Security implications of HPE's plan to buy Juniper Networks

While networking is the main driver of HPE's plan to acquire Juniper Networks, security is a big part of the strategy as well.

Almost as quickly as the rumors that HPE was considering an acquisition of Juniper Networks got out, they were confirmed.

HPE will pay $14 billion for the networking and security vendor in a deal that is expected to close in late 2024 or early 2025. This has the opportunity to be a transformative deal for a variety of reasons, many of which were covered in depth by my colleague Bob Laliberte. On top of the technology drivers for this deal, HPE's go-to-market engine has the opportunity to help Juniper find traction among organizations they have typically struggled to reach -- the small and midsize enterprise.

Yet one of the overlooked aspects of this deal are the security implications. While networking was the main driver of the deal, HPE CEO Antonio Neri and Juniper CEO Rami Rahim indicated that security was a big part of the competitive thesis as well. And it should be; convergence continues to be a major trend tying these two areas together.

Juniper has unquestionably made strides modernizing its security portfolio over the last few years. Its Connected Security vision has resulted in its entry into the SASE market via Security Director Cloud and Secure Edge, as well as an innovative approach of enforcing threat management policies on switches and access points across the network. That said, its pace of expansion has been methodical. On the HPE side, the Axis Security acquisition accelerated its SASE plans as well.

There appears to be an opportunity to combine the more advanced, built-in-the-cloud Axis platform for edge services with the traditional Juniper branch and data center offerings for an end-to-end approach. However, Juniper's strength in this area might create difficulties. Where other vendors have paid lip service to centralized management, Juniper has invested in Security Director Cloud. Realizing the full value of Juniper and Axis will require unifying the back end.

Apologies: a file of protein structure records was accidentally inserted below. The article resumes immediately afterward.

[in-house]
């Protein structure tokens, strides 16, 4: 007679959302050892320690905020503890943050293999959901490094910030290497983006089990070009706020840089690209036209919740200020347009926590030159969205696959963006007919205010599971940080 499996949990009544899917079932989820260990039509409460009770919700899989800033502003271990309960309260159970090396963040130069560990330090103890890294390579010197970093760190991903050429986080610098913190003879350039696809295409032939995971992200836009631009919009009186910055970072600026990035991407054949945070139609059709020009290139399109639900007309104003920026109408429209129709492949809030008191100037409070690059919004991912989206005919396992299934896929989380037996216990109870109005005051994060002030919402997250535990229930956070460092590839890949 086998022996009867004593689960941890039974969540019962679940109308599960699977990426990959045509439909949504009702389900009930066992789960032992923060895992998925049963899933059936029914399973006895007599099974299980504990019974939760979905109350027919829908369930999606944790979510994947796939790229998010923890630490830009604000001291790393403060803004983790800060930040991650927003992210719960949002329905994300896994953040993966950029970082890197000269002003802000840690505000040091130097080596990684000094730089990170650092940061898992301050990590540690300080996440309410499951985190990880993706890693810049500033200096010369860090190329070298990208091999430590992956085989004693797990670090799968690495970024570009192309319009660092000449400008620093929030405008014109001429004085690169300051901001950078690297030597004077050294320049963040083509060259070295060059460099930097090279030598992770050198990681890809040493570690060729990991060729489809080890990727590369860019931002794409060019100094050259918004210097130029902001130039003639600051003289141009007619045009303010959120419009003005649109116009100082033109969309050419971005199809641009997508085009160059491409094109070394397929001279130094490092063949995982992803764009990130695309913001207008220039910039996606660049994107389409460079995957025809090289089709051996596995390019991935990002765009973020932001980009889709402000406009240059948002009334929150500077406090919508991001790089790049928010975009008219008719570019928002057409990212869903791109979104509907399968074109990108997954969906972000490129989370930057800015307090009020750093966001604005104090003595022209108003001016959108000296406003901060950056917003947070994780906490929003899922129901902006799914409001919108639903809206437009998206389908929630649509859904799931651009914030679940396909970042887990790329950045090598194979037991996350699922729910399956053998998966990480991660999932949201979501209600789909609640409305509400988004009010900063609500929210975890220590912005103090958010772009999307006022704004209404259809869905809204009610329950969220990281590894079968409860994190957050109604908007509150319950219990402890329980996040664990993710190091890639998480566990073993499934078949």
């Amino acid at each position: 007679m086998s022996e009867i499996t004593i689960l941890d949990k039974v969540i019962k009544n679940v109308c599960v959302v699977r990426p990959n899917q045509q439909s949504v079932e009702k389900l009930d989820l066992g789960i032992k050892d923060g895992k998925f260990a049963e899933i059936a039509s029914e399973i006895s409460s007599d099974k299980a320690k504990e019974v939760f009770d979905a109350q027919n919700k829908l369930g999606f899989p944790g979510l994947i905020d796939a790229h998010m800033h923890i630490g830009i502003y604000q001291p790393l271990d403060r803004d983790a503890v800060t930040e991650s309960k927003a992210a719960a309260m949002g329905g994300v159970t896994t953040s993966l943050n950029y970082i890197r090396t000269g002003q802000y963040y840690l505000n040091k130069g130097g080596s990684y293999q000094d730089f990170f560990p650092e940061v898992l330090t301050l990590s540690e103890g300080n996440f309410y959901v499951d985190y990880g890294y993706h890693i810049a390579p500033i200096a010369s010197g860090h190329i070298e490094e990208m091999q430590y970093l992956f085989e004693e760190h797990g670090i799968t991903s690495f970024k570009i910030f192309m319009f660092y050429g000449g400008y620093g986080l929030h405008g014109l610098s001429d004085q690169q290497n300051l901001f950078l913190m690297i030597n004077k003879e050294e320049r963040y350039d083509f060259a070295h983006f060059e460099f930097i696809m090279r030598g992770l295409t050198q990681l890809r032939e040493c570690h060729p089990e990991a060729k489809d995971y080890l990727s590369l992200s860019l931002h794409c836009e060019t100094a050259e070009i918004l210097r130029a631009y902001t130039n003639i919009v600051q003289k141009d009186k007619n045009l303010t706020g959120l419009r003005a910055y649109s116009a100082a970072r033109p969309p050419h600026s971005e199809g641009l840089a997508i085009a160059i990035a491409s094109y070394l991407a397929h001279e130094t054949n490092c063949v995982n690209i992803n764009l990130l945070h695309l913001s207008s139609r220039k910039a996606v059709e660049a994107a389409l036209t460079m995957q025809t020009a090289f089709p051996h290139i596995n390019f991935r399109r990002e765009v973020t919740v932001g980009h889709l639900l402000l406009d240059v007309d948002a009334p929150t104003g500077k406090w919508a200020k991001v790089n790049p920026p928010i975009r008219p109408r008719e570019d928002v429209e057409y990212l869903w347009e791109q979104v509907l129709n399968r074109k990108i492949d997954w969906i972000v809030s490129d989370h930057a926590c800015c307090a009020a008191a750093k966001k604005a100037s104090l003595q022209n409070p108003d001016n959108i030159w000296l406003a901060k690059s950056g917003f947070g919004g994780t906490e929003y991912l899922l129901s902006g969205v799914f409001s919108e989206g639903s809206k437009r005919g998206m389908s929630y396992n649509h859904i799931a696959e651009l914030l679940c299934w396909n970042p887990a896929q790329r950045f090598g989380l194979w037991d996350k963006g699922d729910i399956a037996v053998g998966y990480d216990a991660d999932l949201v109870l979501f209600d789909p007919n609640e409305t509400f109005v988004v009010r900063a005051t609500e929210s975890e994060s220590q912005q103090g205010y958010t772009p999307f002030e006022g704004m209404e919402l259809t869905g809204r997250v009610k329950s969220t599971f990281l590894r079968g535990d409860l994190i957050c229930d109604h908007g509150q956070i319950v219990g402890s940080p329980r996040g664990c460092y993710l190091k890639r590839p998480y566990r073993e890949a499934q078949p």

Additionally, executives stated that they envision GreenLake as a platform to deliver services with networking as the core competency following the acquisition's close. Security must be a part of that story, and requires investment to round out the portfolio.

Cloud security remains a key focus for many organizations, with multi-cloud security, posture management and securing Kubernetes environments often at the top of the list. This is reflected in Cisco's recent acquisitions of Valtix and Isovalent. Juniper has some offerings here, but it needs more to compete for leadership in the space long term.

Ultimately, HPE is saying the right things regarding security, but will have to prove its intentions.

Due to the lengthy timeline for this deal to close, security pros might not have answers for a bit. As noted, both Axis and Juniper have innovated a lot over the last few years; if and how that changes moving forward might provide clues as to the direction HPE takes. On the whole, this should be positive for Juniper, Axis and HPE customers.

John Grady is a principal analyst at TechTarget's Enterprise Strategy Group who covers network security. Grady has more than 15 years of IT vendor and analyst experience.

Enterprise Strategy Group is a division of TechTarget. Its analysts have business relationships with technology vendors.

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